Pauls Valley, Oklahoma — Looking back on the amount of time I’ve dedicated to escaping the world for the embrace of quirky comedy, one element most things hilarious have attempted to tame is insanity. Whether there is a nonsensical mix of plots like a bank robber settling down with a cop romance ala “Raising Arizona”, a character who should be institutionalized like “Ace Ventura” or even a mix of both, the best of them always find a way not to let the crazy overwhelm every other element to create nothing less than a cult classic.
Today’s subject somehow stumbles into being another example of what could have been too bizarre to handle mentally and instead finds a balance of laughs and disturbing circumstances. In fact, I am also not far from bowing down as it miraculously finds a way to cram in what may have been too much to follow for a trilogy into a bit less than two hours with something that moves with manic genius. “Seven Psychopaths” escapes the murder for the heck of it cliché of those like Quentin Tarantino, and mixes in a resolution you may need more time to digest, but is fulfilling entertainment when the last drop of blood is spilled.
The film focuses on a drunken shell of a writer named Marty Faranan (Colin Farrell), who can’t seem to find enough inspiration to finish writing a screenplay with the same name as this flick. The best hope for this a not so successful actor friend, Billy Bickle (Sam Rockwell), who when not giving advice for a film about seven murderers, runs a dog kidnapping scam with oddball sidekick Hans Kieslowski (Christopher Walken).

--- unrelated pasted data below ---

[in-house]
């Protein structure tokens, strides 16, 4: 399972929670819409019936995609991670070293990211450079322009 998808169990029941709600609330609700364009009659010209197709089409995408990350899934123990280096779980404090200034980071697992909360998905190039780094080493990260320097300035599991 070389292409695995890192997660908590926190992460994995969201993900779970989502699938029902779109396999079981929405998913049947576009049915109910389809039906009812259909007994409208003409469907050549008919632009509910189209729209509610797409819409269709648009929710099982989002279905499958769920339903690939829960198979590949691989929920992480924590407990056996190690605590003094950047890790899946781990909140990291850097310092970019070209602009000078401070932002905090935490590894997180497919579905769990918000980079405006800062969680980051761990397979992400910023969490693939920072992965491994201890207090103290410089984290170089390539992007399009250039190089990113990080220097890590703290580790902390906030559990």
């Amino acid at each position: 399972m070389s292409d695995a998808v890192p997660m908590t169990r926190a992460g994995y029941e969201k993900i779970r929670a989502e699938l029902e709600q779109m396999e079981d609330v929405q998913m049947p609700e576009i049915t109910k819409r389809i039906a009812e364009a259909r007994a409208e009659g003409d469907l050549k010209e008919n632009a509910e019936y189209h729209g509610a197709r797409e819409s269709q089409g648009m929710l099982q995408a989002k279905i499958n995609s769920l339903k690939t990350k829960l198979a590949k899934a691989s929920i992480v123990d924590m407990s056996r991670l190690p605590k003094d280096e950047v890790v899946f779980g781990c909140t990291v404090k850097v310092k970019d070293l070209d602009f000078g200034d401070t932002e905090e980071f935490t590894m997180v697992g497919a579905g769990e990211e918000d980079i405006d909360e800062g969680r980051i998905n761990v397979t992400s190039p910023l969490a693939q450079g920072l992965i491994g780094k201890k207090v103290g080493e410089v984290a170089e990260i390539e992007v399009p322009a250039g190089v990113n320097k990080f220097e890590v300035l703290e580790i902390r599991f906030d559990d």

Meanwhile, a series of real world homicides seems to start popping up to complicate the writing quest as well as other unfortunate side effects of associating with Bickle, namely when he kidnaps the furry companion of a mentally unstable mobster named Charlie Costello (Woody Harrelson). Before Marty can even begin to think about sobering up, he quickly finds the most challenging thing is making it alive to the next day and an increasing comedy of errors that somehow ties it all together. Perhaps the most admirable trait of this film how well so many characters have such well-developed backgrounds and manage to tell such an engaging story.
I cannot name many cinematic works where I can so clearly distinguish so many characters in a single experience be it Costello’s ability to be so terrifying and freshly goofy or one of the inspired killers, Zachariah Rigby (Tom Waits), delivering such witty punch lines while carrying an air of a James Bond Villain. Just when you think you might start to drift away from what you are witnessing, it is with little effort that some off the wall action pulls you back in and curious to see where the heck it will all end.
While the content includes a never ending list of reasons no one under adult age needs to watch this, even with all the violence and language, I don’t feel overwhelmed in a lowbrow way. If anything, I may just watch it again or pick up a bargain copy one day just to try and process what I didn’t catch the first time. After a lot of thought where I unfortunately did not get to wear a straightjacket, I’d say “Seven Psychopaths” deserves three and a half out of five bullets.
DVD rental courtesy of Family Video of Pauls Valley.